Manage episode 364818917 series 2518629
Join Fazale “Fuz” Rana and Sy Garte as they discuss new discoveries taking place at the frontiers of science that have theological and philosophical implications, including the reality of God’s existence.
A research team from the US and the UK discovered that LUCA (the last universal common ancestor) was perhaps more complex than contemporary bacteria and archaea. They used an approach based on physiological features instead of the gene set encoded in LUCA’s DNA.
In the abstract of their paper, the researchers write:
“Our results depict LUCA as likely to be a far more complex cell than has previously been proposed, challenging the evolutionary model of increased complexity through time in prokaryotes. Given current estimates for the emergence of LUCA we suggest that early life very rapidly evolved considerable cellular complexity.”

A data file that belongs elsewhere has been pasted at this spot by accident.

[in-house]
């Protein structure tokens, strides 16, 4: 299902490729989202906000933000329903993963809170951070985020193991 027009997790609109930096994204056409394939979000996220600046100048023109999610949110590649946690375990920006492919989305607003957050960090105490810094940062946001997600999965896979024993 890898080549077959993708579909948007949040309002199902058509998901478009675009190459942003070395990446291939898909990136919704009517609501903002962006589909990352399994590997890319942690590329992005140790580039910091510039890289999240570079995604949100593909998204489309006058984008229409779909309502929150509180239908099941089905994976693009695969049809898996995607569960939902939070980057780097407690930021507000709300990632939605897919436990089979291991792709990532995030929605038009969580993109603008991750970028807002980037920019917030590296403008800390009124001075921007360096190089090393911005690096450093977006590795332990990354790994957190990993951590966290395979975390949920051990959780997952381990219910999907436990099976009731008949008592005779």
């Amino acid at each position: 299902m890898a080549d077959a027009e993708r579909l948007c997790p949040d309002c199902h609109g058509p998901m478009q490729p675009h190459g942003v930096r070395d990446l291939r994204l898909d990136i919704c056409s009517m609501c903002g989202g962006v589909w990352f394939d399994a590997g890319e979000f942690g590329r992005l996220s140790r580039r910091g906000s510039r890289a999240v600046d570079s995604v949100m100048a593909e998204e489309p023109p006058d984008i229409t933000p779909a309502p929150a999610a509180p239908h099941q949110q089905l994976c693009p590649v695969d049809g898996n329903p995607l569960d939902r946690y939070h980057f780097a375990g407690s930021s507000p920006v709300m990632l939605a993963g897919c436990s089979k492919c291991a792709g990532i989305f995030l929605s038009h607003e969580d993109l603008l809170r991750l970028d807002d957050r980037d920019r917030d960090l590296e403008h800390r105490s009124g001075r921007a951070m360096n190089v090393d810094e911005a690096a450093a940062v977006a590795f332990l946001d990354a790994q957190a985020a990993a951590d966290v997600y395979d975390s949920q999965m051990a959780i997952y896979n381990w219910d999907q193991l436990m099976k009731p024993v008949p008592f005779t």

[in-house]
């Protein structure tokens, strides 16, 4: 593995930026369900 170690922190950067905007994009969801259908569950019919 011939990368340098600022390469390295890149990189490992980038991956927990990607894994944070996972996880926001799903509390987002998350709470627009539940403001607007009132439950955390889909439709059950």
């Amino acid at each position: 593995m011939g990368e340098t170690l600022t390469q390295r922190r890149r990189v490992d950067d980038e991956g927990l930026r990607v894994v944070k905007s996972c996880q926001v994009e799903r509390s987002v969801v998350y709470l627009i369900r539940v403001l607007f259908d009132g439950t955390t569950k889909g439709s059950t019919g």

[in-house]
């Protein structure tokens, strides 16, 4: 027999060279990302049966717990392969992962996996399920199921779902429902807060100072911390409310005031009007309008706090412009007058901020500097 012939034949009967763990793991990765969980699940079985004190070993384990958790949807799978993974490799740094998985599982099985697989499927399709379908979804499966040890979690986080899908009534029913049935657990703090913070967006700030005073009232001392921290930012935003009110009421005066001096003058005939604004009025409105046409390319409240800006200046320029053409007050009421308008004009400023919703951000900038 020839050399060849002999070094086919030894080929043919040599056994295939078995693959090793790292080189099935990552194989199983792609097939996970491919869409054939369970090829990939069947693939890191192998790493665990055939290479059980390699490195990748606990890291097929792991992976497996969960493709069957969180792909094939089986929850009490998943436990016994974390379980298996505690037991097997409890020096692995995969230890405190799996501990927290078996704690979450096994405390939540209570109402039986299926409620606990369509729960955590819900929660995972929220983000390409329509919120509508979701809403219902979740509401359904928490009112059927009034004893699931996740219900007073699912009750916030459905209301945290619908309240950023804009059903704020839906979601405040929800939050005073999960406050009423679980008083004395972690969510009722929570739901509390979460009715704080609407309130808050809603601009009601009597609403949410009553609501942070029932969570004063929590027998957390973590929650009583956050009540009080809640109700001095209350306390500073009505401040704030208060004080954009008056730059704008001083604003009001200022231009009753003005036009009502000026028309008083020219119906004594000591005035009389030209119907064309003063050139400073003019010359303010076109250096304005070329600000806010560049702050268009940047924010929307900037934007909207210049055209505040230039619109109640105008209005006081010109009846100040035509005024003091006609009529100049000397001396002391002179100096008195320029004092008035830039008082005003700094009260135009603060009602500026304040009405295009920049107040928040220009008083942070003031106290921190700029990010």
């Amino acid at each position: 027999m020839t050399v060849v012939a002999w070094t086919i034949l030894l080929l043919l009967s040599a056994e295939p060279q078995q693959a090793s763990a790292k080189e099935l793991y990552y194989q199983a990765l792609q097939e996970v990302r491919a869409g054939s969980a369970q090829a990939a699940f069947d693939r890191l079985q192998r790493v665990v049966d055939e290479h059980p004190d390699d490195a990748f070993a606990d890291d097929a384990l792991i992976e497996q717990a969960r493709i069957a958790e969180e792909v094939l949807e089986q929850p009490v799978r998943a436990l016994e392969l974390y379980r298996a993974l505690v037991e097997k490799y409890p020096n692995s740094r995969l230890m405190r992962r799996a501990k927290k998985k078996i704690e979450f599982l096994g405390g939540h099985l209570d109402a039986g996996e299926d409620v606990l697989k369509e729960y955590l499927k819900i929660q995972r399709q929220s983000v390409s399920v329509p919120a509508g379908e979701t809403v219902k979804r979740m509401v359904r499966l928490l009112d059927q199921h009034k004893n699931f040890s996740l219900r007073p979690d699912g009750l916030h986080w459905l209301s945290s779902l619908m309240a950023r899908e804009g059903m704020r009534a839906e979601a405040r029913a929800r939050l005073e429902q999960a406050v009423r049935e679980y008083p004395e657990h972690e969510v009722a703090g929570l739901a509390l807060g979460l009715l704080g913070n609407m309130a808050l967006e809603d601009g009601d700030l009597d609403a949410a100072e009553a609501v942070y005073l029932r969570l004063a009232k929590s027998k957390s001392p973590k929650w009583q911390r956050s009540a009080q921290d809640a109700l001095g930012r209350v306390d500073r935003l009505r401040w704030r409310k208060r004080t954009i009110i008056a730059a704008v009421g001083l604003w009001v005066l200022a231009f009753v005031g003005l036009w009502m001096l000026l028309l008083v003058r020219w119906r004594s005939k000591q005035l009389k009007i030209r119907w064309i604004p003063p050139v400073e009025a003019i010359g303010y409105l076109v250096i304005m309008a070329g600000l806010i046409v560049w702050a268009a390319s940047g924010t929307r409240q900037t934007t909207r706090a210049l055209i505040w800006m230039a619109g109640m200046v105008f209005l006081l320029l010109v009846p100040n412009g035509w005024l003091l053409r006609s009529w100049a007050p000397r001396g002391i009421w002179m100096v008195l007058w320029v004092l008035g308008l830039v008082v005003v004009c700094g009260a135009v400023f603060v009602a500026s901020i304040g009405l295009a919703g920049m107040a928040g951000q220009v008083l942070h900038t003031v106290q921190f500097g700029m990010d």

In this episode, Fuz and Sy explore the far-reaching scientific implications of this work, which challenges the mainstream perspective about the mode and tempo for the origin and early evolution of life. They also discuss this work’s implications for the design argument and its confirmation of a key prediction of RTB’s origin of life model.
Origins of Life by Fazale Rana and Hugh Ross (book)
The Cell’s Design by Fazale Rana (book)
What’s Missing in Evolutionary Theory?
While the biological theory of evolution has been successful and made major progress since Darwin’s day, there remain fundamental gaps in the theory that have yet to be addressed. These include (1) a mathematical expression in the form of an evolutionary law that isn’t tautological or merely descriptive; (2) a more precise definition of fitness; and (3) investigations into the origins of consciousness, human behavior, and other higher functions that appear to be due to things beyond selection of genetic variants. Further explanations of these, as well as of thresholds and discontinuities during evolution, might require the inclusion of paradigms such as teleology and agency in biological science, with theological implications.